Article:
This months T-SQL Tuesday is about automation and I thought I’d write about extending existing automation. One of my favorite scripts for automation is Ola Hallengren’s Backup & Maintenance solution. Ola’s scripts are a fantastic way to automate highly configurable backups and maintenance on your SQL Server instances. If you’re not using them, you should seriously consider looking into why.
This solution serves as an outstanding base but like anything else its can be useful to tweak things a bit. Extending the initial automation provided by his scripts is what this post is all about.
In particular, I’ve modified Ola’s scripts to generate the files needed to restore all of the databases that have been backed up with his solution. In particular, having the ability to easily restore the whole server in the case of a disaster. Though, you could easily pull out one DB to only restore it. This script is currently only written for litespeed since that’s what I use for backups. However, it could easily be changed to support native backups or any of the other backup products that Ola’s scripts can be configured for. Perhaps Ill work on those in the future if it would be useful.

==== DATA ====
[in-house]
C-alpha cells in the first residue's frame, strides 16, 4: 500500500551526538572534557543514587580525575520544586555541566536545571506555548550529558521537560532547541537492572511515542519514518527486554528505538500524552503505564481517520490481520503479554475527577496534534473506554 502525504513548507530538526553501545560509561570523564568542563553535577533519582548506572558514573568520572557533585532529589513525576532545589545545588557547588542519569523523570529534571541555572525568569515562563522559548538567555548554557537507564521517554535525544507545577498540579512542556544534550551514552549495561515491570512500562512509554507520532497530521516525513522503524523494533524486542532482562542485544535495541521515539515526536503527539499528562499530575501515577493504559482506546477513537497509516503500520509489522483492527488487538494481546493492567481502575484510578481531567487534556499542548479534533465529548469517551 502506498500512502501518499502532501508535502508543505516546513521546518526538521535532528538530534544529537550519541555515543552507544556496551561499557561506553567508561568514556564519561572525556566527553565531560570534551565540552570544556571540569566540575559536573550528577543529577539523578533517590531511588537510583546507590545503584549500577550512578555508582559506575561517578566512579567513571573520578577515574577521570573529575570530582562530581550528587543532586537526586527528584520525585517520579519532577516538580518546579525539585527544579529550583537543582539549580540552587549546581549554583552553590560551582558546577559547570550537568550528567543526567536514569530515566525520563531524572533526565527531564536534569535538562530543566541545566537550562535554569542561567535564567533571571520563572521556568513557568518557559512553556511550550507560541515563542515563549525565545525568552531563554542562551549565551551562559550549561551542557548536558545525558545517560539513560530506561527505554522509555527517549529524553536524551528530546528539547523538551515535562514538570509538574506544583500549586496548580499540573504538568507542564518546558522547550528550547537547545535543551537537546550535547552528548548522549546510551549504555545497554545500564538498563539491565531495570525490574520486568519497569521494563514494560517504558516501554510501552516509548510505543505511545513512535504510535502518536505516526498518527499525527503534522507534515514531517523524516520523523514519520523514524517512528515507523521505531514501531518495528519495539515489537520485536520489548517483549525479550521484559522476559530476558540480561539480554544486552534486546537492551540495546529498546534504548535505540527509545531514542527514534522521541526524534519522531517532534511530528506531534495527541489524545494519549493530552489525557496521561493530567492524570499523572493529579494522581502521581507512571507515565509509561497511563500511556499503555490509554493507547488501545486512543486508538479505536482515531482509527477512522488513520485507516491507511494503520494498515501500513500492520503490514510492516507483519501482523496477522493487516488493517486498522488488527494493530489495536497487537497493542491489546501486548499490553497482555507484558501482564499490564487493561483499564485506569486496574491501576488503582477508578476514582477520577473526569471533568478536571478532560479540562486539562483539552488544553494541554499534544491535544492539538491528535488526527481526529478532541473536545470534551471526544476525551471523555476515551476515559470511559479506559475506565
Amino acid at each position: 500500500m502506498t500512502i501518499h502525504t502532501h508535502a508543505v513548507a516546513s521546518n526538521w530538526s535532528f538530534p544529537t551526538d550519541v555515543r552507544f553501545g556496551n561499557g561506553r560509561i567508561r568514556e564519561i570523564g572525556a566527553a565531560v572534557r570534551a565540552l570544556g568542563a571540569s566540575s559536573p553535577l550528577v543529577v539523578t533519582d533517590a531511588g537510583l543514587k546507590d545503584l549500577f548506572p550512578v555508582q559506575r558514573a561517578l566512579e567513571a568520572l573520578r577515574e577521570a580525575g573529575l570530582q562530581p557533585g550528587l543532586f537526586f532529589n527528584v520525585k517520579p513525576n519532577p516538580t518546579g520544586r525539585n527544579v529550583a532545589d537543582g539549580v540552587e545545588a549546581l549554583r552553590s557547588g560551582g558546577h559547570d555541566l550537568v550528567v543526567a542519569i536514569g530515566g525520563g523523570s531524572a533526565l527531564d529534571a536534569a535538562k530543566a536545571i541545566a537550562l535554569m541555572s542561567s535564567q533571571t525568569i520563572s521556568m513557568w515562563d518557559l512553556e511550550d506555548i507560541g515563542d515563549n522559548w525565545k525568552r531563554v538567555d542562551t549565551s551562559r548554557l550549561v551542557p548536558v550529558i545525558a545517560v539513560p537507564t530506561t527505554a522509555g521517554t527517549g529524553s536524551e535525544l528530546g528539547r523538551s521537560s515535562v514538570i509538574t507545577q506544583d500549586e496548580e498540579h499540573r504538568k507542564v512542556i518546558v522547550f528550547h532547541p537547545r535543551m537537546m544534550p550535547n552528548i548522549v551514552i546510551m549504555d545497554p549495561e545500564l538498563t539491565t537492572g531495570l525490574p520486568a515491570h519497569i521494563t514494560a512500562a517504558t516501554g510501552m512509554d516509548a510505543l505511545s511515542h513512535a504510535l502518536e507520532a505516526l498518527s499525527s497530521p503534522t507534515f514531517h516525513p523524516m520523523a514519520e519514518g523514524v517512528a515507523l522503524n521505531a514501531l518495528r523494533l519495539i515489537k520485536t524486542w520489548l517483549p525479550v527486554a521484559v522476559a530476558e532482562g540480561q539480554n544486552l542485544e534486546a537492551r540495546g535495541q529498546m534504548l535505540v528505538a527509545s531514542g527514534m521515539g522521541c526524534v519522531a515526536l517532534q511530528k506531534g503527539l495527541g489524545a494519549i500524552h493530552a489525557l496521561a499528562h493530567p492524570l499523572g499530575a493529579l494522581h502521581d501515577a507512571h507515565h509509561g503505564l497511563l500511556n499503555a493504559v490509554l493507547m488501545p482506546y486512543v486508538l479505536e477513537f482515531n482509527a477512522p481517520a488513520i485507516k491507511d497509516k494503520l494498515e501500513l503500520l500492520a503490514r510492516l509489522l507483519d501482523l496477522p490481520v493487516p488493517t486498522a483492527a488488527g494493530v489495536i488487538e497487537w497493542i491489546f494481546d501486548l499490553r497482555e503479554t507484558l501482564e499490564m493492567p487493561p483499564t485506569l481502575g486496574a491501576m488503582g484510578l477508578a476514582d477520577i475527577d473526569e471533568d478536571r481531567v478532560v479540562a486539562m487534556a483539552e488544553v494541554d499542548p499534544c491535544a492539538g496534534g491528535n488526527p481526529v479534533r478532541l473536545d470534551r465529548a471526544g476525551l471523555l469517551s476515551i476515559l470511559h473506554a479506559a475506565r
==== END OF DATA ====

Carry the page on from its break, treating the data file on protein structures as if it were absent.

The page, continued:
The idea is that every time you take a backup the backup job will create a .sql file on the server filesystem in the backup directory that can be used to restore to the point of the backups that were just taken.
This solution includes three pieces, an additional stored procedure, an additional step in both of the backup jobs to execute that stored procedure and lastly a step in the cleanup procedure to remove the restore scripts from the filesystem that have aged.
A couple of notes of caution:
As with anything you find on the internet, please use at your own risk in a development/test system and proceed with caution.
This script makes several assumptions including
- That you’ve installed Ola’s commands into the master database
- That you’re using litespeed
- That logging to the commandlog table is enabled
The stored procedure is relatively simple and accepts a single parameter @type “LOG” will generate the script as of the last log backup taken or for any other parameter, I happen to use “FULL”, it generates the script based on the last full backup.